|Forest Has a Song|
by Amy Ludwig VanDerwater
Amy Ludwig VanDerwater
This week we had the privilege of Skyping with poet, Amy Ludwig VanDerwater. To say I was excited about the opportunity would be an understatement. I first came to know Amy's work when she was taking on the challenge of writing a poem every day for a year. It wasn't long until I became familiar with her website and the many resources she shares there. At the Poem Farm you can find a gaggle of poems to read with students or use as mentor texts. You can search by topic or poem type. Not to mention the writing advice you can find tucked inside each post. Now, of course, we can enjoy Amy's work in Forest has a Song.
Advice for Young Poets
Our first graders had the privilege of talking with Amy on Tuesday. It was a-maz-ing! Students had written a variety of questions for Amy about writing. She chose some to answer. Students read their questions and she talked about her thinking as a writer. Here are a few of the tips she gave young poets (paraphrased from my quick notes):
- To get ideas pay attention to the world around you, consider memories, search in books, and jot ideas down where you will remember, and can grow, them.
- Talking with family, friends, and other writers can help you think more about your poem. Have someone read your poem to you to see if sounds the way you hope it will.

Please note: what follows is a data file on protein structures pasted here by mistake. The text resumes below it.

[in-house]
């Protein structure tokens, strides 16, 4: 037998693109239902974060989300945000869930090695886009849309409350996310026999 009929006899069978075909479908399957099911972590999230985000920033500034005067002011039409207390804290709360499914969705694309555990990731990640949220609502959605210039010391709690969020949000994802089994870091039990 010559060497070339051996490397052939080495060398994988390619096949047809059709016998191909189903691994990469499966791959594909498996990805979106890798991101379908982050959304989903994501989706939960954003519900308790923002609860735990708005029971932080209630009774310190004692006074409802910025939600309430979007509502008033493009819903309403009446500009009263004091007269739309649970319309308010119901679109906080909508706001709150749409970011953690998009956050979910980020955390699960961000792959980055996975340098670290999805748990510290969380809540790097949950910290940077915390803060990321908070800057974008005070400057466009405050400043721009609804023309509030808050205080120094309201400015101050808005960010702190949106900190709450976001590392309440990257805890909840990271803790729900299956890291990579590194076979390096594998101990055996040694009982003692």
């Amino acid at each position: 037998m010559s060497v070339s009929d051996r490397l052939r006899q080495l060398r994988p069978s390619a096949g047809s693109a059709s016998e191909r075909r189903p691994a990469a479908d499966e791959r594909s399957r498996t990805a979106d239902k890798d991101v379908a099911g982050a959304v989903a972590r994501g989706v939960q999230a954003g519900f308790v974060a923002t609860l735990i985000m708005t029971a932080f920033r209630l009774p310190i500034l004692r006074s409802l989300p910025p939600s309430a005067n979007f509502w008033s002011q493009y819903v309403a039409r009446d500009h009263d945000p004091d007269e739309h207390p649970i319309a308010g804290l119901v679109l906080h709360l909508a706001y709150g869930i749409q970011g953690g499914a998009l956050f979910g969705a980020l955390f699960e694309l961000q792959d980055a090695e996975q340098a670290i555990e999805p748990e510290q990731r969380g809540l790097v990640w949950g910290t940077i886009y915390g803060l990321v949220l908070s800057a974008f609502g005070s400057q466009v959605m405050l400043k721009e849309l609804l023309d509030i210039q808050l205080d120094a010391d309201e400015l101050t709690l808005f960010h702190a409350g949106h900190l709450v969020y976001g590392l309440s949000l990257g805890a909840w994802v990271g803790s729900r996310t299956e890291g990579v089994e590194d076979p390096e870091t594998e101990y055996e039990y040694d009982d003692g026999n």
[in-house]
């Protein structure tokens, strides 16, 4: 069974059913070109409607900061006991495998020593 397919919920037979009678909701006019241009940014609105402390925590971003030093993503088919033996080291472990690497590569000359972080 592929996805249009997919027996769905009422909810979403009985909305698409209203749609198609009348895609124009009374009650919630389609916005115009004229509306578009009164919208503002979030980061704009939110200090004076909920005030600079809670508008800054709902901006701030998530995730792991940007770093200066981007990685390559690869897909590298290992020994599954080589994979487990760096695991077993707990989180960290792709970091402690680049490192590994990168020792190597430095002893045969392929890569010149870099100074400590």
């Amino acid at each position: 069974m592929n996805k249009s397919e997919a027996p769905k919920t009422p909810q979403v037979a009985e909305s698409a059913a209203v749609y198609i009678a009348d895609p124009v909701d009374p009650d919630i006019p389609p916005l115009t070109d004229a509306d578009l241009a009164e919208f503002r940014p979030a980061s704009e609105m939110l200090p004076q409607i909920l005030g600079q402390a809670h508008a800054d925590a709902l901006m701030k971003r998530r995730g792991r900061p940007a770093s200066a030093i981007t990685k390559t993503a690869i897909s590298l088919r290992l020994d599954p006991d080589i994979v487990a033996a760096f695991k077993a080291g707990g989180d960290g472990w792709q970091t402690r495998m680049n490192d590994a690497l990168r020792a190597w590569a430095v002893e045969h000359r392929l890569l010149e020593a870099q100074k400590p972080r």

- Making poems is like making other things you enjoy. Do it with feeling. Be a time machine. Think about new things.
- As a poet, work to say something in a way someone else can connect with as they read.
- Poetry can rhyme (and Amy shared her love for writing rhyme), but it doesn't have to rhyme. The poet decides.
The best part about the time we spent together was the way Amy created energy around poetry. Connecting with an audience via Skype can be a tricky thing, but Amy really knew how to keep the attention of these young writers. Our first graders were spellbound for the entire conversation. Amy was magical as she kept students engaged throughout the conversation.
- She won them over with her puppet greeting.
- "Think about this..." Amy continually invited students to think beyond the conversation. She gave them ideas to try, ways to think about the writing, and suggestions for sharing poetry.
- Poetry sharing. How would a Skype visit be complete without sharing a poem or two with the poet? Amy invited students to join her in poetry. She picked poems that would allow students to participate in the sharing.
- Invitations. Amy continually invited students to write a poem, share a poem, try an idea, think about favorites, and publish poems in ways the world can enjoy them.
- Movement. Amy found ways to incorporate movement in a poem and in poetry conversation in just the right places.
Since our conversation the first grade rooms have been filled with poetry. They've been reading poetry, sharing poetry, writing poetry --- and even singing poetry. It's just the lift we needed for these final weeks of learning together.
- Forest Has a Song by Amy Ludwig VanDerwater
- Amy LV Poem Farm on SoundCloud
- Poetry: Big Thoughts in Small Packages by Lucy Calkins, Stephanie Parsons, Amy Ludwig VanDerwater
Everyday Birds (Scholastic, Spring 2016)
Read! Read! Read! (Wordsong, Fall 2017)